Tiger Woods, Jordan Spieth
Hero World Challenge

Tiger Woods' quest to show kids, his own and those on the PGA Tour, how he became a YouTube legend

November 28, 2017

NEW PROVIDENCE, Bahamas — Tiger Woods, YouTube golfer.

That’s how Woods’ two children, daughter Sam and son Charlie, refer to their 14-time major champion father. At just 10 and 8 years old, it’s all they know.

“I never thought my kids have understood what I've been able to do in the game of golf because they always think I'm the YouTube golfer,” Woods said Tuesday. “They've never seen me in action.”

Indeed. Sam was 6 when Woods won his last tournament, in 2013. Charlie was only 4. Neither was born yet when Woods seven straight starts from mid-2006 through early 2007.

The perspectives of 24-year-old Jordan Spieth and Justin Thomas don’t differ that much, either.

The month before Woods said, “Hello, world,” in the summer of 1996, Spieth celebrated his third birthday. Both were just barely teenagers the last time Woods won a major, at the 2008 U.S. Open at Torrey Pines.

Thomas, who has played a handful of rounds with Woods of late, said he still searches the Internet for clips of Woods in his prime. And five players in the field at this week’s 18-man Hero World Challenge, including Spieth and Thomas, have never even played in a tournament where Woods was the winner.

“When I turned pro, I think Jordan was still in diapers,” said Woods, who returns this week after a nine-month absence following a fourth back surgery earlier this year. “In an ideal world, I would like to have them feel what some of my past guys had to go against all those years.”

In those years, YouTube wasn’t even yet around for much of it.

By the time the company was founded in February 2005, Woods had already amassed 47 of his 90 worldwide titles, including eight of his 14 majors.

By the time Spieth and Thomas reached the PGA Tour, Woods was mostly a broken shadow of his former self. Since the beginning of 2014, he has made just 23 starts, three of those coming in the last two years.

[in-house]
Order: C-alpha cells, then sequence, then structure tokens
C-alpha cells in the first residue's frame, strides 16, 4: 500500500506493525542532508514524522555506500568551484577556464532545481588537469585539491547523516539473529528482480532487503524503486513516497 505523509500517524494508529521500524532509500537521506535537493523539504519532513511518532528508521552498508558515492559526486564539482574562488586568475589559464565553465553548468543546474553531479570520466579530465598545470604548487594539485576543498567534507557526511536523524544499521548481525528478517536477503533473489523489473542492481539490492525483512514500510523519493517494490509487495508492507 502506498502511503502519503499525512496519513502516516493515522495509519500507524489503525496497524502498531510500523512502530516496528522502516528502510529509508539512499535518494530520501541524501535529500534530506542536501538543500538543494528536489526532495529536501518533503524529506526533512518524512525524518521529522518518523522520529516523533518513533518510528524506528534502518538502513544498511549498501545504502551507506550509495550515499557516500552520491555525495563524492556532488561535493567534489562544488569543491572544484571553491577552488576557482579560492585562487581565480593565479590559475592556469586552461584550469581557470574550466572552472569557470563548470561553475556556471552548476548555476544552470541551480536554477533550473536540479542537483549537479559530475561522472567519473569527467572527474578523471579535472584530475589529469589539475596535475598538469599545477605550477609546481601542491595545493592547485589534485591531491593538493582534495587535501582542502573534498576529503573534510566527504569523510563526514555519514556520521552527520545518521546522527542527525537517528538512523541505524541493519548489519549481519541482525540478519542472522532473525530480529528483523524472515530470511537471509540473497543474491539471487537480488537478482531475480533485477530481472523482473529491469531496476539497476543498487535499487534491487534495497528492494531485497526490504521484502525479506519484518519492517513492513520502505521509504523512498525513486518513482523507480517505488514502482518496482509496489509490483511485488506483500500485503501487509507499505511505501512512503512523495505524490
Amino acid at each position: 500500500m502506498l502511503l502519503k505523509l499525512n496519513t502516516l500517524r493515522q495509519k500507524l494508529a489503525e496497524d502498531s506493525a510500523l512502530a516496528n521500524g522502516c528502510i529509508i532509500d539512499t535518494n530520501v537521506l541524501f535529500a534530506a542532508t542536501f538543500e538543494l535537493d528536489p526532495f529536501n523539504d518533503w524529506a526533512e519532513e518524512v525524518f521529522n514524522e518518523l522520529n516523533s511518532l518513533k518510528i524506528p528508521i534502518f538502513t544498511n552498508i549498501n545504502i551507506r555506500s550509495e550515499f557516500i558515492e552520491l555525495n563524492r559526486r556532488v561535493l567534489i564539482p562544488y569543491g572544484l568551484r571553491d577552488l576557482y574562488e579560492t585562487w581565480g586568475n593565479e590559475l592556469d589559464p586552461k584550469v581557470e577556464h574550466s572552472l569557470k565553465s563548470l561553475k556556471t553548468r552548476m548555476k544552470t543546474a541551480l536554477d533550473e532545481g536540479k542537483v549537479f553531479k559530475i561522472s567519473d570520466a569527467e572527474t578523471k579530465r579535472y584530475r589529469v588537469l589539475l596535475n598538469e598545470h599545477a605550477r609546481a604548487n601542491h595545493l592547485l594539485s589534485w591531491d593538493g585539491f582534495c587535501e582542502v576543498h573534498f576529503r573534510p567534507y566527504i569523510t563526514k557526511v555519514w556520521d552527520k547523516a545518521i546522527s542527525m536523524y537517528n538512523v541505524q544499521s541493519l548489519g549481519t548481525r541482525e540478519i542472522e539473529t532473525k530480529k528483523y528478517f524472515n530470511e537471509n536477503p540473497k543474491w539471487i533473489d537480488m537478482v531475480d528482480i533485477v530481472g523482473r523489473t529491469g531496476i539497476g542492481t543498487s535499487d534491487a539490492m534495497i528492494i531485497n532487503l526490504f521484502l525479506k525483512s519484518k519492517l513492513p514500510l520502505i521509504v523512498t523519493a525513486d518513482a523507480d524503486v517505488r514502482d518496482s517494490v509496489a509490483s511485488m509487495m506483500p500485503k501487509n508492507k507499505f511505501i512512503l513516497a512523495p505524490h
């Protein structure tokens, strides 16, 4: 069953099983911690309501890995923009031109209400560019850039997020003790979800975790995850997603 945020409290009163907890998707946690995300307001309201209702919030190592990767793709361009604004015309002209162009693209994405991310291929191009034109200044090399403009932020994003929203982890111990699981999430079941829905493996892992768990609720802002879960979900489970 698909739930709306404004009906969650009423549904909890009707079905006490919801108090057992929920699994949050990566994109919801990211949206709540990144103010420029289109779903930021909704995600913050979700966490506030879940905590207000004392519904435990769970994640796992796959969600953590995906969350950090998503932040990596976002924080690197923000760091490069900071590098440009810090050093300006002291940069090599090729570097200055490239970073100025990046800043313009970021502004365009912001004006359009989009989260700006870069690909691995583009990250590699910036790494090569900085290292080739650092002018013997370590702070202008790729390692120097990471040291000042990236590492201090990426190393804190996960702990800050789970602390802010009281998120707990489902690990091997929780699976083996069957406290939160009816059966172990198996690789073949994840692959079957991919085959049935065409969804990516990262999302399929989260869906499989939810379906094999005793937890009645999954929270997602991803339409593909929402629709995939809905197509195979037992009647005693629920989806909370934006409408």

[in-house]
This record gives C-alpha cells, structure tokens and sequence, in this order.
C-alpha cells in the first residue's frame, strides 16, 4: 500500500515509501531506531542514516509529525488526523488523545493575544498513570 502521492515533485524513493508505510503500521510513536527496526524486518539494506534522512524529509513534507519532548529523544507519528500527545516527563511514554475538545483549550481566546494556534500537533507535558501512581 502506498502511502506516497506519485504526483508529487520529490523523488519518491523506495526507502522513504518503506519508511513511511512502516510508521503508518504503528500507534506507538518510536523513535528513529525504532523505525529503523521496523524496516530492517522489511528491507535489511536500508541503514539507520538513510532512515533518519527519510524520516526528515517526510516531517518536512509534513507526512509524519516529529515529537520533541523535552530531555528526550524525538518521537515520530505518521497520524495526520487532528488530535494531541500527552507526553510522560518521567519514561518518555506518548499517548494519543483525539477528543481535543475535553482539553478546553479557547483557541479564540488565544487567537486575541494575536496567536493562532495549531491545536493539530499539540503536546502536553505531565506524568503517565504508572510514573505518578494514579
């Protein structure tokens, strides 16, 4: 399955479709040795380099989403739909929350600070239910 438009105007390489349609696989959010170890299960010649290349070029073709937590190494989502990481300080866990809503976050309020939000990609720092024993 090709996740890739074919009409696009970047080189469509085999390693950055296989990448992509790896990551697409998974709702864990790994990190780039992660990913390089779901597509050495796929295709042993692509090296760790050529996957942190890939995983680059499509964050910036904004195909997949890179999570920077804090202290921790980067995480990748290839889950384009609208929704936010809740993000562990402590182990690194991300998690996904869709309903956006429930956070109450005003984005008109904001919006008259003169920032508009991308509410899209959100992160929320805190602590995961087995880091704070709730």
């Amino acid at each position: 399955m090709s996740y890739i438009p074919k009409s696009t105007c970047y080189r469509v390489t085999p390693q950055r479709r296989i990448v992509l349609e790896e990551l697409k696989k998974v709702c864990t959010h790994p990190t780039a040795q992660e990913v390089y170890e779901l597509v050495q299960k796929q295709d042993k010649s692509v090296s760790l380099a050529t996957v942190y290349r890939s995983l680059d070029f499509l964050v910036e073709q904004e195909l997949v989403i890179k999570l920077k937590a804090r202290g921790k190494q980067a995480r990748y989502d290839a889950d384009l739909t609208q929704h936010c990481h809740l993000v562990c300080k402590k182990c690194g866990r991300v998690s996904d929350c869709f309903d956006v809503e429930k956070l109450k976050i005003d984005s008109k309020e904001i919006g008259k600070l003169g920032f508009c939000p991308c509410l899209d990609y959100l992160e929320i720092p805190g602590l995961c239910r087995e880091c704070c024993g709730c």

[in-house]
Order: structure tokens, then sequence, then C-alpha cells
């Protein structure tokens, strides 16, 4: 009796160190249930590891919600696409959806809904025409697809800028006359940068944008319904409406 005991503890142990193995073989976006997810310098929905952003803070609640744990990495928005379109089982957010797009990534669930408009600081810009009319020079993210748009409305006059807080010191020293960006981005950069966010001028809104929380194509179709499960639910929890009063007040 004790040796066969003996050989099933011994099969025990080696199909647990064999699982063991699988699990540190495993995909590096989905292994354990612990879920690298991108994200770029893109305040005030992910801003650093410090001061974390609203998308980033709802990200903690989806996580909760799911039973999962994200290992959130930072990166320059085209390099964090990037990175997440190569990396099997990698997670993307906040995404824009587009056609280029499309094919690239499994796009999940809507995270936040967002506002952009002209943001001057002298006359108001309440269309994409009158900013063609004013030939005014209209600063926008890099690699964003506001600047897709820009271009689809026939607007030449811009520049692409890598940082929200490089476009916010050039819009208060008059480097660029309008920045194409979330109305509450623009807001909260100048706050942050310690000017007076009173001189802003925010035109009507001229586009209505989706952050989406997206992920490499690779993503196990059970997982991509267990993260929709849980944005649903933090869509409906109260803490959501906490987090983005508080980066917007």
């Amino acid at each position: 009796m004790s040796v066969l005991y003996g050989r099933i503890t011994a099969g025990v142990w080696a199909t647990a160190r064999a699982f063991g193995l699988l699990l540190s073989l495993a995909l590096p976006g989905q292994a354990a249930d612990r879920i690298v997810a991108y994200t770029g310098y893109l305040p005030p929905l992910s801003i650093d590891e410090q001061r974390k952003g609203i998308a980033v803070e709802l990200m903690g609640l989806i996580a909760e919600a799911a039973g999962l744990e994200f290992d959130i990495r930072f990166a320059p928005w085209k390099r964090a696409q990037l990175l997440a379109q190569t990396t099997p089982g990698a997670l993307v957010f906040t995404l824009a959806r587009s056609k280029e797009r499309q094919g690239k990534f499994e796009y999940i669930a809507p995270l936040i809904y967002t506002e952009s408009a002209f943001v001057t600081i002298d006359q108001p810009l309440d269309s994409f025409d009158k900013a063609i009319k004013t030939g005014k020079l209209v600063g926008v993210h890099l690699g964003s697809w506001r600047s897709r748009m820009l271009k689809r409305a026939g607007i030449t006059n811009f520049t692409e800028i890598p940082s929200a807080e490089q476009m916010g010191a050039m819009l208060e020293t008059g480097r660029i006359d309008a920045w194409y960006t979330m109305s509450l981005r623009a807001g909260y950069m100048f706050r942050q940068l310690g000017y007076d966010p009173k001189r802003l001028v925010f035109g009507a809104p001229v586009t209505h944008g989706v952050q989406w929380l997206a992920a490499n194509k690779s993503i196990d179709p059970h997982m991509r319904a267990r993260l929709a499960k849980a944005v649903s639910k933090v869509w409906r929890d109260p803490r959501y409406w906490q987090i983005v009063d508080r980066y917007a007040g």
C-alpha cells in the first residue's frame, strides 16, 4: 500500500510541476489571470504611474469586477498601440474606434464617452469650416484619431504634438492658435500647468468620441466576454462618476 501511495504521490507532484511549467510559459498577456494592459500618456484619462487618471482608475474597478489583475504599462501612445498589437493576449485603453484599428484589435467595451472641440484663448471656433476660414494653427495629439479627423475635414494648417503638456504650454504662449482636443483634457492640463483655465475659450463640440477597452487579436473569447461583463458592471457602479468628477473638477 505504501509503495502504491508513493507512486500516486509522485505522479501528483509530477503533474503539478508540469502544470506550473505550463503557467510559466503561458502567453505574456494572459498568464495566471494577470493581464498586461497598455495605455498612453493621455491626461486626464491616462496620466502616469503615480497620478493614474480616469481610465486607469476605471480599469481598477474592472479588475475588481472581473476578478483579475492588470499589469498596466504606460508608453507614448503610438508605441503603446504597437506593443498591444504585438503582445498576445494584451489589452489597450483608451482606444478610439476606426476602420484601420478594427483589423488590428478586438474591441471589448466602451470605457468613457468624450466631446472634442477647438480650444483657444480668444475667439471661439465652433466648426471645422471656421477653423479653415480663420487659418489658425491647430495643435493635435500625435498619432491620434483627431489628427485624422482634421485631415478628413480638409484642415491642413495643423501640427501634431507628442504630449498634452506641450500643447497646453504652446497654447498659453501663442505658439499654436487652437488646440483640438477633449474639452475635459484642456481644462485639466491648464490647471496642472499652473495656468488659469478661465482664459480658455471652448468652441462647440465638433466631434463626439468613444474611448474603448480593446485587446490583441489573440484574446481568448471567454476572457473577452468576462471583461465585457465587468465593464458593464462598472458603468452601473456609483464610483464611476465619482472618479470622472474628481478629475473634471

Along the way there was that infamous Thanksgiving night in 2009, a myriad of injuries and surgeries and comebacks, an arrest on suspicion of DUI in May of this year and rehab to deal with managing pain and sleep meds.

Now comes another comeback. Every shot and score and movement will be scrutinized and analyzed.

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Woods is more patient than the rest of us. If there’s one thing he has learned by now it’s taking the long view. We should, too, even though we won’t.

“I don’t know what my body can and can’t do yet,” Woods said. “I’ve only been doing this for a month, so give me a little bit more time, a little better understanding, and especially let me play this event and see what I can and can’t do. I’ll have a better understanding once I’m in game speed.”

Why will this one be different than a year ago?

“Last year I was still struggling with a little bit of pain,” Woods continued. “I was able to hit some good shots, able to play, but in looking back on it now, I look on it as playing in slow-mo but it was as hard as I could hit it. I didn’t realize how bad my back had become and how much I was flinching and just how slow I was. I didn’t realize it because it’s been a slow degrading process. I thought I had some speed, thought I was playing halfway decent, shot some good scores, but now I’ve looked back on it and man, I didn’t even have much at all.”

Meanwhile, in the makeshift media tent just outside the interview room where the tournament host looked healthy, relaxed and even cracked a few jokes, clips of the 2000 U.S. Open at Pebble Beach played on the handful of televisions lining the wall.

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The picture was grainy and faded, Woods’ lean and sinewy figure draped in baggy clothes that flapped in the breeze, a young Steve Williams on the bag, as one towering arrow after another struck its target with exactness en route to a record 15-stroke romp. It was the 100th playing of that tournament and it looked like it was from 100 years ago. At least in relative terms, it might has well have been.

That Tiger Woods isn’t walking through the door, though a wistful Woods would like to show off for his kids in person just so they could see he's more than an Internet sensation.

“[Sam] just thought it was so cool I was hitting it where she couldn't see it,” Woods said. “She said, ‘How do you see that golf ball?’ I said, ‘It's only going about 320,’ just being a complete smartass about it. Charlie said the same thing, he wants to compete, he wants to play with me, those are things that are special.”

Woods’ game was special once, too. Can it be again? Can he be better than the YouTube legend?

“That’s going to be hard,” he said. “I mean, I was pretty good.”


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